March 8, 2019
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Related: Cherish Thick Communities.
What does it take to live a meaningful life? When everything is said and done, what will truly have mattered? Is it the accomplishments we achieved, the recognition we received, the legacy we left behind? Or is there something inherently meaningful in the lives we lead, the experiences we cherish, the people we love?
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June 30, 2017
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I’ve previously written about the less commonly examined consequences of believing the life, with all of its dignity and worth, begins at conception. This week, I’d like to examine another common belief that tends to be voiced on the other side of the political spectrum: that we should value everyone, not just people we know or who are similar to us in some way. If I didn’t know better, I’d summarize this by saying “all lives matter,” but somehow that phrase has come to mean something closer to the opposite notion.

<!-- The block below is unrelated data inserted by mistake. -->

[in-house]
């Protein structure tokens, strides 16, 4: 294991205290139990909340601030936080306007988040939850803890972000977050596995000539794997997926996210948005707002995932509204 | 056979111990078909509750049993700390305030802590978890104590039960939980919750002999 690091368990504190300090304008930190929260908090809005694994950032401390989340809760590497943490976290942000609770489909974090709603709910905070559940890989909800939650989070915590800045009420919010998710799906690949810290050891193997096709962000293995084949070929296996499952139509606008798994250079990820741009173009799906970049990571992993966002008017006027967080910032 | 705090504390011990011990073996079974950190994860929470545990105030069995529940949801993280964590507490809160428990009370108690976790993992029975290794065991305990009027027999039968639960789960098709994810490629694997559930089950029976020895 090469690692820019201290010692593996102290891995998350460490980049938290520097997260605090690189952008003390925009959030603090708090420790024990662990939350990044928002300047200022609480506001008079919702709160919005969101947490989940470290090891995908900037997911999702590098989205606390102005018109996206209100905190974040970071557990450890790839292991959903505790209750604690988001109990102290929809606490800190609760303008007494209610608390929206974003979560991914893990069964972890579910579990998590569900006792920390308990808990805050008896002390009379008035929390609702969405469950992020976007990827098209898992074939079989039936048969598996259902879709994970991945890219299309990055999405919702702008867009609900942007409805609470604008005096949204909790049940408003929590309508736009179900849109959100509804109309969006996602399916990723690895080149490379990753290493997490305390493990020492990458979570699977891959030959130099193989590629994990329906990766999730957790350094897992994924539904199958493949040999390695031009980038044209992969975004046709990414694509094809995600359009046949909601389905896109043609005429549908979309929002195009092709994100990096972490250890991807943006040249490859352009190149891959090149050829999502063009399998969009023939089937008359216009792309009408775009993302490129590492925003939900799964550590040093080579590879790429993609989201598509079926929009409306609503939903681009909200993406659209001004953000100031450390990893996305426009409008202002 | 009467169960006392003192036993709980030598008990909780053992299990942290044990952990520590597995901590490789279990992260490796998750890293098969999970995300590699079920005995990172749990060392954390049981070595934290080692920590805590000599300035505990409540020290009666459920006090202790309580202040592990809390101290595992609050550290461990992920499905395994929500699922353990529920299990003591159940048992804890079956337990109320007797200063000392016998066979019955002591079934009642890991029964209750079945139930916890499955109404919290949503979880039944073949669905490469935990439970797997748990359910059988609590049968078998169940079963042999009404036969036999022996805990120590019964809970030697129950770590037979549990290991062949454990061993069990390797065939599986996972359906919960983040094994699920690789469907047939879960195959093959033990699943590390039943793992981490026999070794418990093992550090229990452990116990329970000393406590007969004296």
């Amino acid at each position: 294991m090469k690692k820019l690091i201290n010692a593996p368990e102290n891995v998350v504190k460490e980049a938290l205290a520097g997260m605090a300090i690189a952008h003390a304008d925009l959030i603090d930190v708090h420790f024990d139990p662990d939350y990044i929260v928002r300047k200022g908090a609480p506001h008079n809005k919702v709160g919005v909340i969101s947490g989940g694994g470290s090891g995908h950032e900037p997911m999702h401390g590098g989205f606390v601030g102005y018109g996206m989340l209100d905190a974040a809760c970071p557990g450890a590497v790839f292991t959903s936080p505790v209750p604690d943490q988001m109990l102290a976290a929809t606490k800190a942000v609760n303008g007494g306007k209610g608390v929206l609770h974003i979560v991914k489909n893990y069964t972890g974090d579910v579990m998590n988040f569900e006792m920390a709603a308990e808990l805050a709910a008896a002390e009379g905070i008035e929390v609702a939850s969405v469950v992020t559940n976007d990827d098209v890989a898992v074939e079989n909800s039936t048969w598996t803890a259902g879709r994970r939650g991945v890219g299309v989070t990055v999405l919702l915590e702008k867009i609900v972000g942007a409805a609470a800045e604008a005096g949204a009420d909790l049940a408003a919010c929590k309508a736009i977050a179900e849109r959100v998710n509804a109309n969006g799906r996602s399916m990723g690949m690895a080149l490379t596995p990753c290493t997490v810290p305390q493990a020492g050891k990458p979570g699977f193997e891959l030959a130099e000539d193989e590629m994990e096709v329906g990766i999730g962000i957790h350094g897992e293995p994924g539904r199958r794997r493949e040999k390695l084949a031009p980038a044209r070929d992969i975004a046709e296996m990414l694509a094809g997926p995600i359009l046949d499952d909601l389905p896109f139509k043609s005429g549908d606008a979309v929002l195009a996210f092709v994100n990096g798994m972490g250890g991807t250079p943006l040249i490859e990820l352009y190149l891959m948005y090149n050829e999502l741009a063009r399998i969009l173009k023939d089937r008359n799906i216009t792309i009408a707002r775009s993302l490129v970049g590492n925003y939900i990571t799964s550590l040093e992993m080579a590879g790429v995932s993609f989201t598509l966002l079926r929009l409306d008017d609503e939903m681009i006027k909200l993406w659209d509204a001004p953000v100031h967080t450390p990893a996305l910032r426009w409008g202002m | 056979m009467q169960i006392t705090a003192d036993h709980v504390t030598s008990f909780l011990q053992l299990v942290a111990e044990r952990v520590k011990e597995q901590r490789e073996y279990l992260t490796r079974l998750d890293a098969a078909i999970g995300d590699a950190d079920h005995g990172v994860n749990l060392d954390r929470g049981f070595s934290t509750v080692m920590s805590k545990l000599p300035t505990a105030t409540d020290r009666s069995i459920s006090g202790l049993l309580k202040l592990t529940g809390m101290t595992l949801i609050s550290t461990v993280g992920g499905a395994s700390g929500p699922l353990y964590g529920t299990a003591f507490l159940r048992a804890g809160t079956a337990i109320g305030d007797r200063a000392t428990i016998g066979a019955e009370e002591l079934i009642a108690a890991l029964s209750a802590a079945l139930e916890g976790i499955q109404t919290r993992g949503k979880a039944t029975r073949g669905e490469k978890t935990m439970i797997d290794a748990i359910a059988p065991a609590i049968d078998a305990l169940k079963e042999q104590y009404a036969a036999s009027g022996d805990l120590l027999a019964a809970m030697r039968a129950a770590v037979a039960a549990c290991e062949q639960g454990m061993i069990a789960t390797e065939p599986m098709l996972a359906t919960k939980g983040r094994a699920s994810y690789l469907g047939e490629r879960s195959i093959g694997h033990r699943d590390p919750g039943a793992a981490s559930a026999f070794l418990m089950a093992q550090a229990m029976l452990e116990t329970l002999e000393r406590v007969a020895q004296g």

Without a convenient handle, I don’t have a relevant survey statistic to cite. Instead, we find this notion in how our country’s first revolutionaries justified their actions:
We hold these truths to be self-evident, that all men are created equal, that they are endowed, by their Creator, with certain unalienable Rights, that among these are Life, Liberty, and the pursuit of Happiness. (Preamble to the Declaration of Independence)
Beautiful language, which would form the basis of the grand experiment of the US. At the same time, I know some of you are thinking: “Just men? What about women?” Or perhaps you readily think of the already-widespread pattern of slavery and marvel that it took at least another 80 years and a civil war to overcome what some have called America’s original sin. But if your mind is drawn in those directions, it probably means that you think you believe in the equality of humanity even more than the Declaration signatories did.
The only problem is, you don’t act like it. How would we all behave if we actually valued everyone equally? Read more of this post